3. Oh! Remember to have fun - a lot of it! Helps to put things into perspective!

Remember to have fun - a lot of it!

Salko

I'm afraid of it changing into something I won't be able to predict! 

Deb

I changed into something I NEVER would have predicted and it’s been the BEST THING EVER!!

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Post Blessed Chanukah, Merry Christmas & Happy New Year

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This isn’t your typical Chanukah/Christmas/New Year’s picture - no snow, no wreaths or twinkling lights. For many of us, it represents the past year - storm clouds and sun - sometimes for days or months in a row, sometimes in the same day. We are so richly blessed! For most of us, no matter how stormy, or for how long, the sun always rises, we get a new day, another chance, we want for nothing and we have people who love us.

I pray for this season, for 2019 and beyond, that we all may be a blessing to others, that we may spread joy - to those we work with, to the person behind the checkout counter, the voice at the other end of the help line, the person waiting til it’s clear for 2 miles before making a left-hand turn, and of course to those we hold dearest.

May you and yours have a wonderful Christmas and a joyful, healthy, full 2019!

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Reflections ~ One Month Post-BIF

Saul Kaplan  Starting Day 2 of  BIF  - Photo by  Stephanie Alvarez Ewens

Saul Kaplan Starting Day 2 of BIF - Photo by Stephanie Alvarez Ewens

Every year, the crew at BIF lets me bring a bunch of my Brown University students to BIF. My students are of all ethnicities, backgrounds, years and concentrations - #STEAM. This year, I asked the kids to share their reflections. Profound, personal, hopeful, cautious. Here are their thoughts.

Everyone is special and has something to offer the world and to teach each of us

Too often, too many people go unnoticed and unappreciated by society and by even by themselves. Miraculously, people find and activate their potential, even when they didn’t think they had any. That potential, when realized, impacts others - helping them see their potential and getting and giving second, third plus chances. Despite what we hear from the media, our world is filled with good people. Everyone has something to teach us … and everyone is magic.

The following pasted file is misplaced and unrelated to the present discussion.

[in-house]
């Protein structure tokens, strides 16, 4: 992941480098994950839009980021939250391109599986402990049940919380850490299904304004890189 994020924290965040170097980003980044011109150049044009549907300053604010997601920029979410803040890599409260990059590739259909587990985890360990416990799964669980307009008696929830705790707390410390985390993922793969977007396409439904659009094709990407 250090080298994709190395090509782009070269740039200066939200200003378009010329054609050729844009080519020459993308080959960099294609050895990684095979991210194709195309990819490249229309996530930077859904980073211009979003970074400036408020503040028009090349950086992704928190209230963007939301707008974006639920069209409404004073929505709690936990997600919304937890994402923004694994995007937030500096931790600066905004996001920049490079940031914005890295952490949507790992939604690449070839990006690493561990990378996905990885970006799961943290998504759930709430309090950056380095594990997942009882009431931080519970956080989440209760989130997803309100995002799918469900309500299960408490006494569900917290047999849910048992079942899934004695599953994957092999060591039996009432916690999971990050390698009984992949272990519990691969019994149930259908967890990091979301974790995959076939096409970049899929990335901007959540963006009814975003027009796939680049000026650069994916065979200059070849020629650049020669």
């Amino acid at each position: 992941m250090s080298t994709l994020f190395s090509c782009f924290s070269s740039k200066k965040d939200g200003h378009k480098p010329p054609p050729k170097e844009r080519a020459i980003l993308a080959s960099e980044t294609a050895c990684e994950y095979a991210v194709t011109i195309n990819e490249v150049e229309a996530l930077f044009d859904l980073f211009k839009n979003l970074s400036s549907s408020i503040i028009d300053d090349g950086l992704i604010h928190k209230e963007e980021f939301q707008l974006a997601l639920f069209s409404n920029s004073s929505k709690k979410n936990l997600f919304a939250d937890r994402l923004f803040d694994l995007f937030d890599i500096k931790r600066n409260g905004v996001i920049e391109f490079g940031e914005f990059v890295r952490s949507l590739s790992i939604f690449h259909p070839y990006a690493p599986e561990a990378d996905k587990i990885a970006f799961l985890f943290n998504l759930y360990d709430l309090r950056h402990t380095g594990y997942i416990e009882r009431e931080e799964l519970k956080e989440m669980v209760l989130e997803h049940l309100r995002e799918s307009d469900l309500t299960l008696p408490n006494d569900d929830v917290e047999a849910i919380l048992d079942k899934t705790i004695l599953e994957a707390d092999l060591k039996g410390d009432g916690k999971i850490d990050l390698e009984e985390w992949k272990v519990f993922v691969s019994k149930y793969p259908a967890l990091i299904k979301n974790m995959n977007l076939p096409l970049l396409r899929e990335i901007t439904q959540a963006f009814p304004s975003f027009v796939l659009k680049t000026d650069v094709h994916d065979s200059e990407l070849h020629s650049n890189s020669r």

LISTEN! Stories matter!

LISTEN! It’s important to let stories soak into us and to find ways they can inform & improve our own lives and experiences. Stories are how we learn from the very beginning. They are examples, not instructional guidelines (which are 1 size fits all). Stories aren’t a “do this, do that, then this happens.” They require us, the listener, to do the work of weighing that story against our own values and decide how and what parts to apply to our own lives. Stories can make magic happen.

Use the Network for Good.

The network, along with many of our privileged lives, has the potential for doing good. Our networks and advantages can and should be used to open opportunities for others. There are so many great people in the world. You have to be open to finding them, willing to meet them and to expand your network with and for them. The network spreads magic.

It seemed that, in particular, this year, BIF invigorated my students to make a difference (which is saying a lot since these kids are wired to have a positive impact by default!). They left with Darden Smith’s words - Know where you are starting, what you stand for, who you’re not, and be willing to wander and wonder! Then, think big and run with it!

Trinity Rep Dome. Photo by  Stephanie Alvarez Ewens

Trinity Rep Dome. Photo by Stephanie Alvarez Ewens

A very special thanks to BIF for letting my 20+ students attend and to my students for sharing their thoughts (Samanee, Salko, David, Eric, Kyra, Stefan, Manny and others).